13 / 26 August
Born in 1724 in the village of Korotsk, in the Novgorod region, into a simple, peasant family, he received the monastic habit at the age of thirty-four and very soon, because of his ascesis and spiritual wisdom, was given higher and higher service until he was consecrated Bishop of Voronezh. He served as bishop for a little under seven years and then, because of ill-health, retired to the monastery of Zadonsk and entered into rest there in 1783. His wonderworking relics are kept there to this day. A great ascetic of the Russian Church, he was a rare shepherd, a man of prayer and the writer of beautiful spiritual works. In his wisdom, his holiness and asceticism, he could be counted an equal of the great Fathers of the Orthodox Church of former times. Because of the many witnessed miracles that were performed over his relics, he was first proclaimed a saint by the people, and then officially by the Church in 1861.
Troparion (tone 8): From thy youth thou didst love Christ, O blessed one, / and thou wast a model to all in word, life, love, spirit, faith, purity, and humility. / Wherefore, thou hast now taken up thy dwelling in the heavenly mansions / where, as thou standest before the throne of the Most Holy Trinity, / 0 Saint Tikhon, pray that our souls be saved.
Troparion (tone 4): Instructor of Orthodoxy, teacher of piety, / preacher of repentance, zealot for Chrysostom, / most good shepherd, new luminary and wonderworker of Russia, / thou didst keep thy flock well, / and by thy writing hast thou instructed us; / wherefore being adorned by the Chief Pastor with the crown of incorruption, / do thou pray to Him that our souls be saved. Kondak, Tone 8: O Successor of the apostles, / adornment of hierarchs, teacher of the Orthodox Church; / pray to the Lord of all to grant peace to the world, and to our souls great mercy.
Read what St. Tikhon has to say on perpetual repentance and correction of life: Death walks invisibly behind us, and the end will overtake us when we least expect it. Abide in perpetual repentance, then, and be prepared for departure at all times and in every place. The wise servant always watches and waits till his master calls him. You, too, should watch and wait till Christ your Lord calls you, for He calls everyone through death. Then always be in your life what you wish to be at death. Always live piously and work out your salvation with fear and trembling (cf. Philip. 2:12). Always and everywhere proceed with caution and guard yourself, lest you be deprived of eternal salvation, which Christ our Lord obtained for us with His Blood and death, and so shall we have a blessed end.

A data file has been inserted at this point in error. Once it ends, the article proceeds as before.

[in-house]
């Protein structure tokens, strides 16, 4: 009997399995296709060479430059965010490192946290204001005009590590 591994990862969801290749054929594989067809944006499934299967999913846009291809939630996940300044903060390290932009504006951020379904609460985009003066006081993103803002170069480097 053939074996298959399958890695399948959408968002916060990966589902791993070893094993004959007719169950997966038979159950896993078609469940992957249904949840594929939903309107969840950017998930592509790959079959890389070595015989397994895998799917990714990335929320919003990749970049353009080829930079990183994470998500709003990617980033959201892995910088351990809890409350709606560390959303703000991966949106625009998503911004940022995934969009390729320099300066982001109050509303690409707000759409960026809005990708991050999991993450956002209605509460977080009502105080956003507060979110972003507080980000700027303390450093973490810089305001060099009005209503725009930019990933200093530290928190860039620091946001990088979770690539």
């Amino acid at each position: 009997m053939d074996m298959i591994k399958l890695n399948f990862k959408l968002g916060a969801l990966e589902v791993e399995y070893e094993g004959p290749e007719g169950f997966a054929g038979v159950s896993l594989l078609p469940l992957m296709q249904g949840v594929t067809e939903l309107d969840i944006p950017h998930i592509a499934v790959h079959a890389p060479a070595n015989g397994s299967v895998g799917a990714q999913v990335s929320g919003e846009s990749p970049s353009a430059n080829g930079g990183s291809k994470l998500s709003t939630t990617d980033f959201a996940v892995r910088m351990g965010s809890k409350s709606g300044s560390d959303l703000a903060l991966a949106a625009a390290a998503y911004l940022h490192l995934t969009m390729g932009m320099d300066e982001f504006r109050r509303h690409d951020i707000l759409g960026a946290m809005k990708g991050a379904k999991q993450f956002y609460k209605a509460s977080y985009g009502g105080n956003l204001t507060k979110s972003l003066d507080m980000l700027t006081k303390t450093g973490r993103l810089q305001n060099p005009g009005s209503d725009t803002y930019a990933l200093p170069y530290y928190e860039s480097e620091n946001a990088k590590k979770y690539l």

Hippolytus was a military supervisor and prison governor in Rome, born and brought up a pagan. When St Laurence the archdeacon was thrown into prison, Hippolytus was ordered by the Emperor to keep a strict eye on this prisoner. Hippolytus saw with his own eyes how Laurence restored the sight of the blind Lucillus and how he healed many other of the sick, and he became a Christian. When St Laurence baptised him, Hippolytus had a heavenly vision and said: 'I see innocent souls in great joy'. He then took Laurence into his own home, and all those in it were baptised, including his old nurse, Concordia; nineteen souls in all. When Laurence was slain for Christ, Hippolytus took the martyr's body by night, wrapped it in a winding-sheet and buried it. This somehow came to the ears of the Emperor Valerian, and, on the third day after Laurence's death, Hippolytus was arrested and taken before the Emperor. Refusing to deny the true Faith, he was struck on the mouth with stones. The Emperor then ordered that he be stripped and flayed. Naked before the Emperor, Hippolytus said to him: 'You have not stripped me, but have begun to clothe me!' They then threw him to the ground and flayed him mercilessly, but Hippolytus only cried out: 'I am a Christian!' The Emperor, hearing that Hippolytus and his whole household were Christians, ordered that they all be brought. Old Concordia said: 'We prefer to die in honour in the Christian faith with our master than to live in dishonour with you.' She was killed first, and then the other eighteen, all before Hippolytus' eyes. Finally, Hippolytus was bound behind a wild horse and dragged hither and thither, until the martyr gave his soul to God.